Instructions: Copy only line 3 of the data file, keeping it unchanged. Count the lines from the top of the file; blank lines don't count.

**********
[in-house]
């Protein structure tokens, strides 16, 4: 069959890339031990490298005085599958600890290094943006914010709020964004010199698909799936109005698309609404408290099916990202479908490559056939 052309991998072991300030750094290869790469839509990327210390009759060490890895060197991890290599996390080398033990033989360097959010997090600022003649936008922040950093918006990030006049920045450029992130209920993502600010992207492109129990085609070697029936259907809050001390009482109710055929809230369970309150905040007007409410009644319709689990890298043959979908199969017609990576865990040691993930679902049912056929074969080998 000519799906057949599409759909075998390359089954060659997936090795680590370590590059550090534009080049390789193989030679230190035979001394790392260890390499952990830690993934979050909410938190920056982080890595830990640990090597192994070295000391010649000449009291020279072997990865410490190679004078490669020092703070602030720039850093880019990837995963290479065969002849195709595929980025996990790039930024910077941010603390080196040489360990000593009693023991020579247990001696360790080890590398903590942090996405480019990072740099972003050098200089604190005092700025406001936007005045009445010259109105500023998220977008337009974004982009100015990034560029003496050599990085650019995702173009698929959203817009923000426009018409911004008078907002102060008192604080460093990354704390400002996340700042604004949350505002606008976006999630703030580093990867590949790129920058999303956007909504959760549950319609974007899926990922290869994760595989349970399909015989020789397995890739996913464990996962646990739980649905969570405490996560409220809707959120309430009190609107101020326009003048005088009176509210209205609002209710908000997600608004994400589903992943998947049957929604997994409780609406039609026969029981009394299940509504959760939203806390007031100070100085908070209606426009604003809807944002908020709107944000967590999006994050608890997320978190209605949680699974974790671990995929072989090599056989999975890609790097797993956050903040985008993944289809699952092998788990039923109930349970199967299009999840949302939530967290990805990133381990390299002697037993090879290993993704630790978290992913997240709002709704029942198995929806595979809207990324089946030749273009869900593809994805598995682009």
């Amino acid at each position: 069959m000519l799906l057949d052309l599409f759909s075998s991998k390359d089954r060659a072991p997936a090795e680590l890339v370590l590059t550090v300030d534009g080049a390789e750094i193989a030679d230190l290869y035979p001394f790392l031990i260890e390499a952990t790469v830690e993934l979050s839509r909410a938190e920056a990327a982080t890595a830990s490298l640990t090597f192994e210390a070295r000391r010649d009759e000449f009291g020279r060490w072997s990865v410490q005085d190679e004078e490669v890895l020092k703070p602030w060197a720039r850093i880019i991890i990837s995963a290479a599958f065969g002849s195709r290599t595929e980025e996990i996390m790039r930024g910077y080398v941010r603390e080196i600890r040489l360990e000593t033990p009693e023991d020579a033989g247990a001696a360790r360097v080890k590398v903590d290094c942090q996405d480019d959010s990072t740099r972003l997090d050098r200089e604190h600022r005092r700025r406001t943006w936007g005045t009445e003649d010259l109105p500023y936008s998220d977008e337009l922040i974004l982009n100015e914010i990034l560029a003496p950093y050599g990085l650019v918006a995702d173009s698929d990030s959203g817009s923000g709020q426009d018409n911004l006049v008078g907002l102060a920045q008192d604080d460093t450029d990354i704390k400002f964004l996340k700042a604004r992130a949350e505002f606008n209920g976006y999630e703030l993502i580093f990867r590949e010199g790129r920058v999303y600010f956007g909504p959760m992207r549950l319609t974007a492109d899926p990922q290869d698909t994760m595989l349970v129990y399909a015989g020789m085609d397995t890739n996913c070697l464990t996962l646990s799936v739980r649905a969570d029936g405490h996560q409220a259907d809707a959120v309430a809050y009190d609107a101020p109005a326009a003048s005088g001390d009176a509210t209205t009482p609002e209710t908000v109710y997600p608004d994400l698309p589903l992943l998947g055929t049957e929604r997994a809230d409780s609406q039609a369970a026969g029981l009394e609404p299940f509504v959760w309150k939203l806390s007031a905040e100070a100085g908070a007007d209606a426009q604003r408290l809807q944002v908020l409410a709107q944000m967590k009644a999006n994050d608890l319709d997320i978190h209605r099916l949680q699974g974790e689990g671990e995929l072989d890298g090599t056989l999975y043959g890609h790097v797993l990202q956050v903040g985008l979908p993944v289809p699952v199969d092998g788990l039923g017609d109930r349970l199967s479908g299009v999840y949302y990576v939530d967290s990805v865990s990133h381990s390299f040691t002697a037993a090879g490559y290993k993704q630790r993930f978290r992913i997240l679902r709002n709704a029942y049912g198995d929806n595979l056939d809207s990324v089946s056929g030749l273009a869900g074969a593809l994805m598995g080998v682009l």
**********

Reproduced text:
């Amino acid at each position: 069959m000519l799906l057949d052309l599409f759909s075998s991998k390359d089954r060659a072991p997936a090795e680590l890339v370590l590059t550090v300030d534009g080049a390789e750094i193989a030679d230190l290869y035979p001394f790392l031990i260890e390499a952990t790469v830690e993934l979050s839509r909410a938190e920056a990327a982080t890595a830990s490298l640990t090597f192994e210390a070295r000391r010649d009759e000449f009291g020279r060490w072997s990865v410490q005085d190679e004078e490669v890895l020092k703070p602030w060197a720039r850093i880019i991890i990837s995963a290479a599958f065969g002849s195709r290599t595929e980025e996990i996390m790039r930024g910077y080398v941010r603390e080196i600890r040489l360990e000593t033990p009693e023991d020579a033989g247990a001696a360790r360097v080890k590398v903590d290094c942090q996405d480019d959010s990072t740099r972003l997090d050098r200089e604190h600022r005092r700025r406001t943006w936007g005045t009445e003649d010259l109105p500023y936008s998220d977008e337009l922040i974004l982009n100015e914010i990034l560029a003496p950093y050599g990085l650019v918006a995702d173009s698929d990030s959203g817009s923000g709020q426009d018409n911004l006049v008078g907002l102060a920045q008192d604080d460093t450029d990354i704390k400002f964004l996340k700042a604004r992130a949350e505002f606008n209920g976006y999630e703030l993502i580093f990867r590949e010199g790129r920058v999303y600010f956007g909504p959760m992207r549950l319609t974007a492109d899926p990922q290869d698909t994760m595989l349970v129990y399909a015989g020789m085609d397995t890739n996913c070697l464990t996962l646990s799936v739980r649905a969570d029936g405490h996560q409220a259907d809707a959120v309430a809050y009190d609107a101020p109005a326009a003048s005088g001390d009176a509210t209205t009482p609002e209710t908000v109710y997600p608004d994400l698309p589903l992943l998947g055929t049957e929604r997994a809230d409780s609406q039609a369970a026969g029981l009394e609404p299940f509504v959760w309150k939203l806390s007031a905040e100070a100085g908070a007007d209606a426009q604003r408290l809807q944002v908020l409410a709107q944000m967590k009644a999006n994050d608890l319709d997320i978190h209605r099916l949680q699974g974790e689990g671990e995929l072989d890298g090599t056989l999975y043959g890609h790097v797993l990202q956050v903040g985008l979908p993944v289809p699952v199969d092998g788990l039923g017609d109930r349970l199967s479908g299009v999840y949302y990576v939530d967290s990805v865990s990133h381990s390299f040691t002697a037993a090879g490559y290993k993704q630790r993930f978290r992913i997240l679902r709002n709704a029942y049912g198995d929806n595979l056939d809207s990324v089946s056929g030749l273009a869900g074969a593809l994805m598995g080998v682009l």